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Saving Files

After making adjustments to your pictures it is necessary to save the changes you have made. Until you are sure that you will not want to go back to the original version it is good practise to always use the ‘Save As’ option from the File menu to make a copy.

This will produce another window with various options for saving the file. The folder will default to the one from which you opened the picture but you may change this if you wish by using the drop down arrow:

If you do not select a different folder you must change the file name.

You may also change the file format here by using the drop down arrow.

This will produce another window; JPEG options will allow you to adjust the quality of the picture. The highest quality should be selected for images that are to be printed. Move the slider to the Right (large file). Choose low quality if the image is to be used in email or on the Internet. Move the slider to the Left (small file).

The quality settings in between are used where reasonable quality is to be retained but file size may impact on other applications in which it is to be used. Click OK

File Formats

JPEG
The most commonly used file format is JPEG (Joint Photographic Expert Group), as detailed above. JPEG images may be saved with variable quality ratings (0 – 12), as described above. This allows you to choose a quality that suits a specific requirement, such as large quality for printing, or low quality for internet applications.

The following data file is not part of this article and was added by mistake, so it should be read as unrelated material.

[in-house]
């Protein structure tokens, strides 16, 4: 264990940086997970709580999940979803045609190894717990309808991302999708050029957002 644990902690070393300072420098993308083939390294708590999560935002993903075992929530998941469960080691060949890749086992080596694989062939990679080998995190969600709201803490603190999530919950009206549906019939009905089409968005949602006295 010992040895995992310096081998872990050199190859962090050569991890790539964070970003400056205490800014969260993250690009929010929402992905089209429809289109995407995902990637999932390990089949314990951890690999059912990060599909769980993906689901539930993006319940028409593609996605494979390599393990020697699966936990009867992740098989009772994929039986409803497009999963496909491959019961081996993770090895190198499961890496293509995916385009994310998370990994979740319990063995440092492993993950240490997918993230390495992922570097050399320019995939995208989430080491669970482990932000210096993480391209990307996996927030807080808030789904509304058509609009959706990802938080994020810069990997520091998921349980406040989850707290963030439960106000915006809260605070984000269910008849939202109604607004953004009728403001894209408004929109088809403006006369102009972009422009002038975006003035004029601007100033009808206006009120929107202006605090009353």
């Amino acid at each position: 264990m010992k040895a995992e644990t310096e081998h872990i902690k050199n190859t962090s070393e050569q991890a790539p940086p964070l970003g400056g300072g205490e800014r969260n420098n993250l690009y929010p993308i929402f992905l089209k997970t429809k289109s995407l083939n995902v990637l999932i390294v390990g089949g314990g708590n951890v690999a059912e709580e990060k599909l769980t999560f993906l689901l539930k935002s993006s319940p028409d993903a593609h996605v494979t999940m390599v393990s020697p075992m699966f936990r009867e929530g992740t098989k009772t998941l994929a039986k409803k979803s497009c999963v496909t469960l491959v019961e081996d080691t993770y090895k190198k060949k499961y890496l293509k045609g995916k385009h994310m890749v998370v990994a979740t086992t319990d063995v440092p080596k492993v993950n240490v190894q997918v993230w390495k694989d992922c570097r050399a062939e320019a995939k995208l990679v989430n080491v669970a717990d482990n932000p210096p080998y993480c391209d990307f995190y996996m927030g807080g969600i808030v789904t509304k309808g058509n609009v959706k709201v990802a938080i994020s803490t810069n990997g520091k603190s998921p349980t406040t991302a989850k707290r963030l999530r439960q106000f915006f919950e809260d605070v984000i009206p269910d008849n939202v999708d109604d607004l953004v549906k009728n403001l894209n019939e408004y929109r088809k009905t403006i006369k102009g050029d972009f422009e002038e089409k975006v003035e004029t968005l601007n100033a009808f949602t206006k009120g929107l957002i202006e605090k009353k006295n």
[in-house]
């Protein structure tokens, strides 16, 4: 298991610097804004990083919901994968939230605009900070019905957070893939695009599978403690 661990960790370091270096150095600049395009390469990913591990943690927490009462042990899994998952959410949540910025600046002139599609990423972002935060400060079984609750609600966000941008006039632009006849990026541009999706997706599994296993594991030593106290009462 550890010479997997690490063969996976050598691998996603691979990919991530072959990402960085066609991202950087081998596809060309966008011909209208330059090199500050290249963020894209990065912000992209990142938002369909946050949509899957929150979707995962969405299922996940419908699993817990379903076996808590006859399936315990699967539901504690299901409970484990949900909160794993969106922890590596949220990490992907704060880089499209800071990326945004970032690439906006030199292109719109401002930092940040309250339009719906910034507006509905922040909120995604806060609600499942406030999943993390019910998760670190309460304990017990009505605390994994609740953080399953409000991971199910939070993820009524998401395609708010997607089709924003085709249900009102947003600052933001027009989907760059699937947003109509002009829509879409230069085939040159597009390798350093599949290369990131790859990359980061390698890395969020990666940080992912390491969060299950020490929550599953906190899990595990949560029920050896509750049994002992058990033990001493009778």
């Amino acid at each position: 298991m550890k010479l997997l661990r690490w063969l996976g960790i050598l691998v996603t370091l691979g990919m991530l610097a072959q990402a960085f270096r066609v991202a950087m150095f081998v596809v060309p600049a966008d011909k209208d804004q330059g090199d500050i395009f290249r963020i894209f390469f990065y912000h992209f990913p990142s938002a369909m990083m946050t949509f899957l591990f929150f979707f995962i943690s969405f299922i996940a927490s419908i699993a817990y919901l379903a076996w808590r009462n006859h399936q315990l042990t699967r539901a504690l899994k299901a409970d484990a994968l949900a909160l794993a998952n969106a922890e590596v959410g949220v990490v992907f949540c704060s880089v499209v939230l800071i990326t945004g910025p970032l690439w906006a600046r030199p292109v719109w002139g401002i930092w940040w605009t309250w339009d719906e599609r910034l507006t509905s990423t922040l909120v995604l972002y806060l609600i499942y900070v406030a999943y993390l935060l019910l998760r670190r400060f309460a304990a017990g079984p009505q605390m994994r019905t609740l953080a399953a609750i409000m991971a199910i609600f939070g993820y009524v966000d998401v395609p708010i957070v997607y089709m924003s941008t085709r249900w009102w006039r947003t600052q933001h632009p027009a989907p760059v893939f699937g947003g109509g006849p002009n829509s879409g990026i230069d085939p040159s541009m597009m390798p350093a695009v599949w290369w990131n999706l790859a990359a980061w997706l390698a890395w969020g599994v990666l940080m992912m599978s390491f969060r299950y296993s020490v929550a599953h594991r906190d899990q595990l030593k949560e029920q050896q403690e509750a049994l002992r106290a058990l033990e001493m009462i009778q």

The advantage of this format is that images may be viewed by most programs, including playing them on DVD players.

TIFF
Tagged Image File Format. This will produce a large file that maintains image quality to the highest degree as no compression is applied. Mainly used by photographers who are undertaking more advanced manipulation and who will be producing large prints.

You will only be able to view these images when opened with a specialist photo manipulation program such as Photoshop.

RAW
This refers to the ‘raw’ data of the image, to which no compression or manipulation has been applied by the settings of the camera. This format allows the photographer to make adjustments (such as Levels) without loosing any quality. This will produce the best image quality, but also the largest file size so will fill up disc space more quickly.

Mainly used by photographers who are undertaking more advanced manipulation and who will be producing large prints.

You will only be able to view these images when opened with a specialist photo manipulation program such as Photoshop.
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